A further advantage is that fly ash bricks can be produced in a variety of strengths and sizes. This means that apart from their conventional use in building walls etc. fly ash bricks can also be used for the construction of a variety of infrastructure projects such as roads and pavements, dams and bridges. In India, 18000 FaL-G brick units have already been established and IIPI is now promoting this technology along with enabling policy measure in partnership with Bangladesh Department of Environment, Bangladesh Bick Manufacturer Owner Association and Infrastructure Development Company Limited (IDCOL), which is the state financial institution, wherein the inventors of the FaL-G technology have agreed to disseminate it with IIP without any technology transfer fee. In the long run (as is highlighted in the next section), it is also planned to make FaL-G bricks in Bangladesh by using textile sludge as a raw material. If this second phase of the program is successful, it would not only help in bringing down the cost of FaL-G manufacture but also solve one of the pressing environmental problems being faced by the Bangladesh, i.e., effective management and disposal of textile sludge.

Promoting Zero Liquid Discharge in the Textile Sector

Textile industry in Bangladesh contributes to 15% of its GDP, 80% of its exports and provides direct employment to 4 million people. It also stands second in terms of global exports after China. Although the textile sector is the backbone of Bangladesh’s economy, it is faced with numerous challenges due to its’ high resource (energy, water and chemical use) footprint and its consequent environmental impacts. The Bangladesh textile industry uses 2-3 times more water than the global benchmark. Besides high water footprint, the textile industry also faces the problem of managing the effluent discharge. Direct discharge of untreated effluent to the river stream has serious health and environmental impacts. Textile industry in Bangladesh also uses coagulants and chemicals to treat the effluent produced during the processing of textile. As a result, large amount of sludge is generates from primary and secondary clarifiers. The sludge collected from clarifiers is dried in sludge drying beds and is sent to landfills.Realising the scale of these issue and the urgent need for addressing it, Bangladesh government has recently issued the Zero Liquid Discharge (ZLD) Regulation mandating all textile mills to have compulsory installation of zero liquid discharge effluent treatment plant (ZLD-ETP) systems. However its practical application is fraught with technical and financial issues. IIP is supporting the Bangladesh Textile sector in implementing viable models of ZLD.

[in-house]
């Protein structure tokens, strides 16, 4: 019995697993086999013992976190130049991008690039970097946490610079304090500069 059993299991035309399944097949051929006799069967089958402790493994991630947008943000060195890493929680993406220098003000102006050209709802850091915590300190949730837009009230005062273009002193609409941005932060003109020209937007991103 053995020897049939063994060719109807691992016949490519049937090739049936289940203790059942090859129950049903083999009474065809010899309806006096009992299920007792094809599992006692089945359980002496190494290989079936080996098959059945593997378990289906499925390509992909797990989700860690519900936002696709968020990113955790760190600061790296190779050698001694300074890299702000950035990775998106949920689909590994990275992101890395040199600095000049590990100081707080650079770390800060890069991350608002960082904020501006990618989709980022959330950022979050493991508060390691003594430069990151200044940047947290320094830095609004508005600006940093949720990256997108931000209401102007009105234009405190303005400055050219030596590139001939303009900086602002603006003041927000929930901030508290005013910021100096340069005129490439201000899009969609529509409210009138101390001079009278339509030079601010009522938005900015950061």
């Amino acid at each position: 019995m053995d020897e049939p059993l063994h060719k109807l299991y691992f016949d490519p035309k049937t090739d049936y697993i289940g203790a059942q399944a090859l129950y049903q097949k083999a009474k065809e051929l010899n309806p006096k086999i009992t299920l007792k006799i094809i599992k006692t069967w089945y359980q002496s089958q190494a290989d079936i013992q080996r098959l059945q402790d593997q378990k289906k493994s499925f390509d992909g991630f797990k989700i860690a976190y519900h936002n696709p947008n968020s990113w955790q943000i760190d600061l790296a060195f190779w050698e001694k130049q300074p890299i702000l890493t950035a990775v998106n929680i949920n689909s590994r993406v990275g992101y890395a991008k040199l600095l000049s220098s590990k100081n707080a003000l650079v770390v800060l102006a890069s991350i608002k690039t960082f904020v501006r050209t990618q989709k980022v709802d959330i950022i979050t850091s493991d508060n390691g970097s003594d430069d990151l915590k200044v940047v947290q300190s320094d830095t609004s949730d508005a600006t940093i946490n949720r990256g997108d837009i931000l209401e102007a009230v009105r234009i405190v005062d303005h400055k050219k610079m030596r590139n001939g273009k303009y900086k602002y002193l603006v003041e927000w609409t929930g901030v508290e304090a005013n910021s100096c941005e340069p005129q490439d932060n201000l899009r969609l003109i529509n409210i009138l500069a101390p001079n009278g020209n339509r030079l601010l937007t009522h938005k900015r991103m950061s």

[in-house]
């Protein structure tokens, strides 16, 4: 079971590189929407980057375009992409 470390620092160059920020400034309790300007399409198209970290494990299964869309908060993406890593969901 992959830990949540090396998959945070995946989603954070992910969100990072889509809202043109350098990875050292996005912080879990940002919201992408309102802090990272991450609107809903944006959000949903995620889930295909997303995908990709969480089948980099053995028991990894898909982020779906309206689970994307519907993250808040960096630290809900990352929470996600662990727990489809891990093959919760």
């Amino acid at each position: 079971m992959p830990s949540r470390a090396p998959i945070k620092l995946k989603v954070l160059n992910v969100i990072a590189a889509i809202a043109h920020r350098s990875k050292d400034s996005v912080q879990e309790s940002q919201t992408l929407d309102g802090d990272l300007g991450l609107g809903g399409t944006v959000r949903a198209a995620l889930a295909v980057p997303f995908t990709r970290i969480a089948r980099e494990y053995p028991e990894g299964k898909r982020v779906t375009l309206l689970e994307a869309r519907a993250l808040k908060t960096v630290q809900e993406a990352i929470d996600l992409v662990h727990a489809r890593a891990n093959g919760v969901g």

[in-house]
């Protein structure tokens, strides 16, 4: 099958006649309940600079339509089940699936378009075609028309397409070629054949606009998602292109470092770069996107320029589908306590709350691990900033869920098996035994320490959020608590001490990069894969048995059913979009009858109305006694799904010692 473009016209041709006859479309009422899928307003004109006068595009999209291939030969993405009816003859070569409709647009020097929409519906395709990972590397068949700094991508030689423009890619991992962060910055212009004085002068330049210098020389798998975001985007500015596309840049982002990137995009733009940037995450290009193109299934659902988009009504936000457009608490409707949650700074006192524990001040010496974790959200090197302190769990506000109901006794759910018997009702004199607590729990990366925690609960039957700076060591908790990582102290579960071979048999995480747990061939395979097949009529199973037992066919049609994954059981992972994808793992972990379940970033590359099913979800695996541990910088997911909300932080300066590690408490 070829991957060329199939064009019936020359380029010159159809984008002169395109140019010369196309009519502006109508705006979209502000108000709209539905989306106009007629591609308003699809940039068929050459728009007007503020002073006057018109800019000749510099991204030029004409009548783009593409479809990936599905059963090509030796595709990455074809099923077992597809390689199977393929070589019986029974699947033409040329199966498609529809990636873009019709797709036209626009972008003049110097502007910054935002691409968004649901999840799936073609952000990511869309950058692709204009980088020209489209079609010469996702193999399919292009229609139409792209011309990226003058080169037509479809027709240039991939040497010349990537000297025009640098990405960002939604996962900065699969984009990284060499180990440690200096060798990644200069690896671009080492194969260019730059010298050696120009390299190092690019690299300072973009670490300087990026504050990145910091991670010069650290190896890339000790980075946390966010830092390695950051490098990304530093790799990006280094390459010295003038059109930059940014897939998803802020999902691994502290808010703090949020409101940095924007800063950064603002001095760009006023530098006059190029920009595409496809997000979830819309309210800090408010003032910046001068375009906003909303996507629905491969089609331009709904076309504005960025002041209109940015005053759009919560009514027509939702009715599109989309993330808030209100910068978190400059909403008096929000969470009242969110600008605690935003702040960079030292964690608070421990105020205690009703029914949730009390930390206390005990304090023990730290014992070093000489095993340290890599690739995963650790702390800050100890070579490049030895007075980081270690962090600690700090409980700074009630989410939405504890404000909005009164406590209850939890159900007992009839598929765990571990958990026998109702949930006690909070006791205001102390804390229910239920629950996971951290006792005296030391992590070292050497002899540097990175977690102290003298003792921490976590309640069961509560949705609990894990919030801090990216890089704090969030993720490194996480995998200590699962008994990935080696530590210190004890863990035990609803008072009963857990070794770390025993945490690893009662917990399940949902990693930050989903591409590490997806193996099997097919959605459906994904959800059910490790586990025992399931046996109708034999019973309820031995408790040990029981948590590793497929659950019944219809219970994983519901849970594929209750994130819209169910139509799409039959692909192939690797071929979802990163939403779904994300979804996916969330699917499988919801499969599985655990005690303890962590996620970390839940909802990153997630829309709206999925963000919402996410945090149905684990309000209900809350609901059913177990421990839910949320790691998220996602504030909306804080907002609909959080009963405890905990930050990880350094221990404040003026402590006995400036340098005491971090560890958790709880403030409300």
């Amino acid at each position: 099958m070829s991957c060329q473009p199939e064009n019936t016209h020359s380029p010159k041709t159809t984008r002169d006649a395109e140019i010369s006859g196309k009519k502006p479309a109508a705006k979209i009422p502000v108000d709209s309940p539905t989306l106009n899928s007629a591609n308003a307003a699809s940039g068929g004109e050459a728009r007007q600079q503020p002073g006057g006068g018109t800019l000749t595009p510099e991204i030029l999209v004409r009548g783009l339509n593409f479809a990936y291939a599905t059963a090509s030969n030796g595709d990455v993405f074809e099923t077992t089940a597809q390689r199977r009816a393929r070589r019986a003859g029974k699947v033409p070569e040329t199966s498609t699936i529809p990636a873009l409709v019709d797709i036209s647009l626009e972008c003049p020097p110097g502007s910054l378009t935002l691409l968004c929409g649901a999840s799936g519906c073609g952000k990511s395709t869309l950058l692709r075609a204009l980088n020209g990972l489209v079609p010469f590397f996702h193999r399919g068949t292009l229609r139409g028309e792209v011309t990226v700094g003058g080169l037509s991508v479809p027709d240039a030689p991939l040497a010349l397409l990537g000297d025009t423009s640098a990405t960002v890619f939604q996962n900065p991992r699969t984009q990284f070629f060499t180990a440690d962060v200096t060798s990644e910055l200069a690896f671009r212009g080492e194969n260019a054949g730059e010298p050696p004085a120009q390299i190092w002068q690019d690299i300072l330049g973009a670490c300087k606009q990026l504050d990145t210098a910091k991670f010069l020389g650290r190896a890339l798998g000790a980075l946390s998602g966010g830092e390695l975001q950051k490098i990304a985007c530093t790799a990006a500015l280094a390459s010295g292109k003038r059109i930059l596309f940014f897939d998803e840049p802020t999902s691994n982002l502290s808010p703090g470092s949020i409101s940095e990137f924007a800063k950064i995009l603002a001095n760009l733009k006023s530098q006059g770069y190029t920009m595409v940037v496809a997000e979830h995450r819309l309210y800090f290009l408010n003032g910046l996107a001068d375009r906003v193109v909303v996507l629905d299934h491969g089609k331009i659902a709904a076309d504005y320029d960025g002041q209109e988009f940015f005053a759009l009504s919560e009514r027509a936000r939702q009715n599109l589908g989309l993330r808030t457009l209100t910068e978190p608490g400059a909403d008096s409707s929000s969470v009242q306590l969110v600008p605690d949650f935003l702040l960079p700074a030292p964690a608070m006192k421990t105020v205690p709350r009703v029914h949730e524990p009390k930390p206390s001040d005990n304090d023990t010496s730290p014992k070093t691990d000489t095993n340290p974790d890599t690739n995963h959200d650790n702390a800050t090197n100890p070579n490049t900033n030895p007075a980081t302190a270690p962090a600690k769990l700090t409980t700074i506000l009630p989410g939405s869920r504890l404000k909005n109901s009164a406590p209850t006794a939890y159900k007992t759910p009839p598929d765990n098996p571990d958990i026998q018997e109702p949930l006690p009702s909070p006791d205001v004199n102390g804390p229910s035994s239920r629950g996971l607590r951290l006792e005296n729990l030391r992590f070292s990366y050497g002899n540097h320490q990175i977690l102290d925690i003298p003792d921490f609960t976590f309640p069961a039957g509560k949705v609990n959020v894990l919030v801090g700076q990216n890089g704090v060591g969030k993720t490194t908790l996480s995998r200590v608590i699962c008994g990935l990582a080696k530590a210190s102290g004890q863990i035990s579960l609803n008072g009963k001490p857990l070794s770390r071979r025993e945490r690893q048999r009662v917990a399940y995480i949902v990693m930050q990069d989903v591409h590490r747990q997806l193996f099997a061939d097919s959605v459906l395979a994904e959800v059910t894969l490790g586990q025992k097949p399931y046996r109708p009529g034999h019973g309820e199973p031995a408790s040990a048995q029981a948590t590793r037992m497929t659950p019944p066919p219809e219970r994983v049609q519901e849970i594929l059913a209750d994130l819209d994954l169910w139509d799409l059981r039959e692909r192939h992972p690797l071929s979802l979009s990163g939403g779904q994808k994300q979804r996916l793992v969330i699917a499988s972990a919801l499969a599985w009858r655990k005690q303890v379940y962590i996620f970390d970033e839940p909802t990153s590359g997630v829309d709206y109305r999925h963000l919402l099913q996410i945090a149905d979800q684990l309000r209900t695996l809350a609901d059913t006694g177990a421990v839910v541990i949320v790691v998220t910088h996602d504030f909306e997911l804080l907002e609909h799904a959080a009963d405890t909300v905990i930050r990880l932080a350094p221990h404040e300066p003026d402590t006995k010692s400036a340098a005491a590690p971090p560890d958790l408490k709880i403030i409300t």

IIP is helping Bangladesh textile industry to shift from the approach of ZLD to Zero Waste Discharge. This is being supported by promoting the use of textile sludge as (i) raw material and (ii) alternate fuel in other industries. The FaL-G brick making technology being promoted by IIPI in brick sector of Bangladesh allow the use of textile sludge as a raw material in brick manufacture. Working with the textile and brick sectors simultaneously provides IIP an opportunity to demonstrate resource efficient circular economy win-win.Besides this, IIP has been working very closely with the cement industry in India for promoting the use of waste as alternative fuel in cement manufacture of which many cement plants use textile sludge as fuel, for e.g. Aditya Birla Cement, Chittorgarh (Rajasthan, India) unit has been co-incinerating ETP sludge of about 1000 tonnes per month from textile mills from Bhilwara Industrial Area. IIP is promoting similar concept in Bangladesh textile industry in partnership with Department for Environmental, Ministry of Environment and Bangladesh Garment Manufacturers and Exporters Association (BGMEA).